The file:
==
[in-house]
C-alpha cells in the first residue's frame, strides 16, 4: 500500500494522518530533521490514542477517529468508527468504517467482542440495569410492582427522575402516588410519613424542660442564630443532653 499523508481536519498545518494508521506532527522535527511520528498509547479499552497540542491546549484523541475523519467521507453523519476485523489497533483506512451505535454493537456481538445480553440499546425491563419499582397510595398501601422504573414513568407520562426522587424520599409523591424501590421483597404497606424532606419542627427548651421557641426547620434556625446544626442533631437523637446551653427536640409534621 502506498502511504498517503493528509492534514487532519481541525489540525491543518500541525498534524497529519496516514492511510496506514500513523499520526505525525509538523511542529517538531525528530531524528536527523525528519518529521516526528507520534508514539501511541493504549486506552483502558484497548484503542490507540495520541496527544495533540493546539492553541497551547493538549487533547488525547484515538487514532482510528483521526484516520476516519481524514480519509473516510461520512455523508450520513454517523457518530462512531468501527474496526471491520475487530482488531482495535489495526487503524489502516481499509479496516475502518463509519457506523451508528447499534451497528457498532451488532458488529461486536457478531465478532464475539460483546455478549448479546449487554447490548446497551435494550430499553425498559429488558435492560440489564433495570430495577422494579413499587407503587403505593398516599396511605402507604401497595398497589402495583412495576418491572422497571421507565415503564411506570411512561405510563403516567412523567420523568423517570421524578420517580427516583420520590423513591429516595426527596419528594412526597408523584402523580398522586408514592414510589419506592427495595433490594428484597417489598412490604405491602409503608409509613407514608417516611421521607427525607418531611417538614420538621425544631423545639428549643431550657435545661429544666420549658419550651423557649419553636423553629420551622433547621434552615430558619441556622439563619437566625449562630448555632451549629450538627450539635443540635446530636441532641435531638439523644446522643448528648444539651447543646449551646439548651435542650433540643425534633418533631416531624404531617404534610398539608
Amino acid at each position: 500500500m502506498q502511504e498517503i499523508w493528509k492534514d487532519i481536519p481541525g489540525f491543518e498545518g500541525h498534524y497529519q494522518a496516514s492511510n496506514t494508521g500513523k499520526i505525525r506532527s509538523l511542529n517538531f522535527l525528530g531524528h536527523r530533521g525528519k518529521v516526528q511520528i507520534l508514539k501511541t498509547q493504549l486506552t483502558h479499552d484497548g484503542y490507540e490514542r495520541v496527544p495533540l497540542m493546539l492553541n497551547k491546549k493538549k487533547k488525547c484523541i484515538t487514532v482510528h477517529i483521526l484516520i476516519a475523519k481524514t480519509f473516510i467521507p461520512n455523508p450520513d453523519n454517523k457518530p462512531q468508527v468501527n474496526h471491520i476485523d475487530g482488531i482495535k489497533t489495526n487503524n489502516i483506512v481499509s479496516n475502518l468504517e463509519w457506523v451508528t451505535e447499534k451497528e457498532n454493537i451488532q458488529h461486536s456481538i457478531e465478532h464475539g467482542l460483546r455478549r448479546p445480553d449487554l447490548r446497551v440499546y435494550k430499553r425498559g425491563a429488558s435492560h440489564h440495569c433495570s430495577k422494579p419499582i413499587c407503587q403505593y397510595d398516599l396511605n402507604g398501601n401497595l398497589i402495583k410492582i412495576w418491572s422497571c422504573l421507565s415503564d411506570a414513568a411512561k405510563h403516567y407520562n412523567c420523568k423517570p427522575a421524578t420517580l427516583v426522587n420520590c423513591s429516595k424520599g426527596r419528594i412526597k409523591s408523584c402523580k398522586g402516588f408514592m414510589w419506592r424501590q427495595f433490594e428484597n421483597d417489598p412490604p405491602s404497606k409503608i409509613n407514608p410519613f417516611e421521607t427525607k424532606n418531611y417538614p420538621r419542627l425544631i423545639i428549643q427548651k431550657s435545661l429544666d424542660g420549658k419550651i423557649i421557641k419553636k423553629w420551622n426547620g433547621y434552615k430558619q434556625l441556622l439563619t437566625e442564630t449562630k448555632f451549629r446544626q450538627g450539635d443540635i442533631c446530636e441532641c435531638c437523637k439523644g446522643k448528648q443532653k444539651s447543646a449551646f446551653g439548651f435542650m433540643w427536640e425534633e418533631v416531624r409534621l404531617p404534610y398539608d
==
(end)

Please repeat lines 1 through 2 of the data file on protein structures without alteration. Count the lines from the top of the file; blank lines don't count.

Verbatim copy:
[in-house]
C-alpha cells in the first residue's frame, strides 16, 4: 500500500494522518530533521490514542477517529468508527468504517467482542440495569410492582427522575402516588410519613424542660442564630443532653 499523508481536519498545518494508521506532527522535527511520528498509547479499552497540542491546549484523541475523519467521507453523519476485523489497533483506512451505535454493537456481538445480553440499546425491563419499582397510595398501601422504573414513568407520562426522587424520599409523591424501590421483597404497606424532606419542627427548651421557641426547620434556625446544626442533631437523637446551653427536640409534621 502506498502511504498517503493528509492534514487532519481541525489540525491543518500541525498534524497529519496516514492511510496506514500513523499520526505525525509538523511542529517538531525528530531524528536527523525528519518529521516526528507520534508514539501511541493504549486506552483502558484497548484503542490507540495520541496527544495533540493546539492553541497551547493538549487533547488525547484515538487514532482510528483521526484516520476516519481524514480519509473516510461520512455523508450520513454517523457518530462512531468501527474496526471491520475487530482488531482495535489495526487503524489502516481499509479496516475502518463509519457506523451508528447499534451497528457498532451488532458488529461486536457478531465478532464475539460483546455478549448479546449487554447490548446497551435494550430499553425498559429488558435492560440489564433495570430495577422494579413499587407503587403505593398516599396511605402507604401497595398497589402495583412495576418491572422497571421507565415503564411506570411512561405510563403516567412523567420523568423517570421524578420517580427516583420520590423513591429516595426527596419528594412526597408523584402523580398522586408514592414510589419506592427495595433490594428484597417489598412490604405491602409503608409509613407514608417516611421521607427525607418531611417538614420538621425544631423545639428549643431550657435545661429544666420549658419550651423557649419553636423553629420551622433547621434552615430558619441556622439563619437566625449562630448555632451549629450538627450539635443540635446530636441532641435531638439523644446522643448528648444539651447543646449551646439548651435542650433540643425534633418533631416531624404531617404534610398539608